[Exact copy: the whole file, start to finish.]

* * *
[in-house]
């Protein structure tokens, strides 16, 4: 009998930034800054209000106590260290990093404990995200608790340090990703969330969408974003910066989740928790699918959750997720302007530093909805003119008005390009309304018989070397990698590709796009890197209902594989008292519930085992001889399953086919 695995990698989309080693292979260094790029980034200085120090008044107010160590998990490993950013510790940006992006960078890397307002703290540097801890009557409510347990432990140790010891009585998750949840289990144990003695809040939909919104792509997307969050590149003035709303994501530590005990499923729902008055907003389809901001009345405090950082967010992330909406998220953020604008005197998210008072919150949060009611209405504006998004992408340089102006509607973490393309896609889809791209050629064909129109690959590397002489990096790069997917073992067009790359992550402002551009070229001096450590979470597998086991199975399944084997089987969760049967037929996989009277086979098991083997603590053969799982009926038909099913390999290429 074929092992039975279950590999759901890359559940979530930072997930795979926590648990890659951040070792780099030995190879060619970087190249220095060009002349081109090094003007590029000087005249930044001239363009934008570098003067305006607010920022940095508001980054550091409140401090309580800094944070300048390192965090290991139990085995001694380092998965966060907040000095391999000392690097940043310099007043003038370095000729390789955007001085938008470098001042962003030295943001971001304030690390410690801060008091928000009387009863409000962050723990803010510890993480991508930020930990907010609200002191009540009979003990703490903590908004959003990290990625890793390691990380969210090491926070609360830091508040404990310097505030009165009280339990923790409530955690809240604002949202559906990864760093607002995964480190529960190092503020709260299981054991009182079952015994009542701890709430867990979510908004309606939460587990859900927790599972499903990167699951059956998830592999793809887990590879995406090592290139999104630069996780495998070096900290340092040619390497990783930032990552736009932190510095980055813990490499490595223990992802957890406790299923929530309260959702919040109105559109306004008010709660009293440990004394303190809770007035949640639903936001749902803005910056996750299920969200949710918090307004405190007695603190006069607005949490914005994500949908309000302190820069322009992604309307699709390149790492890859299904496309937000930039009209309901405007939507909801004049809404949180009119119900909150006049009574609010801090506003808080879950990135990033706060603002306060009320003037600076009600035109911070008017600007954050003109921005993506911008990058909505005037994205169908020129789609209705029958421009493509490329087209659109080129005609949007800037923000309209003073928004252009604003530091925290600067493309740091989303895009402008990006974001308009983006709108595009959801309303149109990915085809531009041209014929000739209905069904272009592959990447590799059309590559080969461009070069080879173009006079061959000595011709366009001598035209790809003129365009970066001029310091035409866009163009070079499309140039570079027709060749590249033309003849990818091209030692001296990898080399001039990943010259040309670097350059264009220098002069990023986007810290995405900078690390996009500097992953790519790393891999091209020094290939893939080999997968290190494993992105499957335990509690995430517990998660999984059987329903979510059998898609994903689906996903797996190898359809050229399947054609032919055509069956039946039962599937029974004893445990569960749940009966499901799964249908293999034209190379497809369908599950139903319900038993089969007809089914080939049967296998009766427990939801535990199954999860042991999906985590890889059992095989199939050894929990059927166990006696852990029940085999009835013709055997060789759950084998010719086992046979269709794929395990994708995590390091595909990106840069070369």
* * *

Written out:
[in-house]
């Protein structure tokens, strides 16, 4: 009998930034800054209000106590260290990093404990995200608790340090990703969330969408974003910066989740928790699918959750997720302007530093909805003119008005390009309304018989070397990698590709796009890197209902594989008292519930085992001889399953086919 695995990698989309080693292979260094790029980034200085120090008044107010160590998990490993950013510790940006992006960078890397307002703290540097801890009557409510347990432990140790010891009585998750949840289990144990003695809040939909919104792509997307969050590149003035709303994501530590005990499923729902008055907003389809901001009345405090950082967010992330909406998220953020604008005197998210008072919150949060009611209405504006998004992408340089102006509607973490393309896609889809791209050629064909129109690959590397002489990096790069997917073992067009790359992550402002551009070229001096450590979470597998086991199975399944084997089987969760049967037929996989009277086979098991083997603590053969799982009926038909099913390999290429 074929092992039975279950590999759901890359559940979530930072997930795979926590648990890659951040070792780099030995190879060619970087190249220095060009002349081109090094003007590029000087005249930044001239363009934008570098003067305006607010920022940095508001980054550091409140401090309580800094944070300048390192965090290991139990085995001694380092998965966060907040000095391999000392690097940043310099007043003038370095000729390789955007001085938008470098001042962003030295943001971001304030690390410690801060008091928000009387009863409000962050723990803010510890993480991508930020930990907010609200002191009540009979003990703490903590908004959003990290990625890793390691990380969210090491926070609360830091508040404990310097505030009165009280339990923790409530955690809240604002949202559906990864760093607002995964480190529960190092503020709260299981054991009182079952015994009542701890709430867990979510908004309606939460587990859900927790599972499903990167699951059956998830592999793809887990590879995406090592290139999104630069996780495998070096900290340092040619390497990783930032990552736009932190510095980055813990490499490595223990992802957890406790299923929530309260959702919040109105559109306004008010709660009293440990004394303190809770007035949640639903936001749902803005910056996750299920969200949710918090307004405190007695603190006069607005949490914005994500949908309000302190820069322009992604309307699709390149790492890859299904496309937000930039009209309901405007939507909801004049809404949180009119119900909150006049009574609010801090506003808080879950990135990033706060603002306060009320003037600076009600035109911070008017600007954050003109921005993506911008990058909505005037994205169908020129789609209705029958421009493509490329087209659109080129005609949007800037923000309209003073928004252009604003530091925290600067493309740091989303895009402008990006974001308009983006709108595009959801309303149109990915085809531009041209014929000739209905069904272009592959990447590799059309590559080969461009070069080879173009006079061959000595011709366009001598035209790809003129365009970066001029310091035409866009163009070079499309140039570079027709060749590249033309003849990818091209030692001296990898080399001039990943010259040309670097350059264009220098002069990023986007810290995405900078690390996009500097992953790519790393891999091209020094290939893939080999997968290190494993992105499957335990509690995430517990998660999984059987329903979510059998898609994903689906996903797996190898359809050229399947054609032919055509069956039946039962599937029974004893445990569960749940009966499901799964249908293999034209190379497809369908599950139903319900038993089969007809089914080939049967296998009766427990939801535990199954999860042991999906985590890889059992095989199939050894929990059927166990006696852990029940085999009835013709055997060789759950084998010719086992046979269709794929395990994708995590390091595909990106840069070369």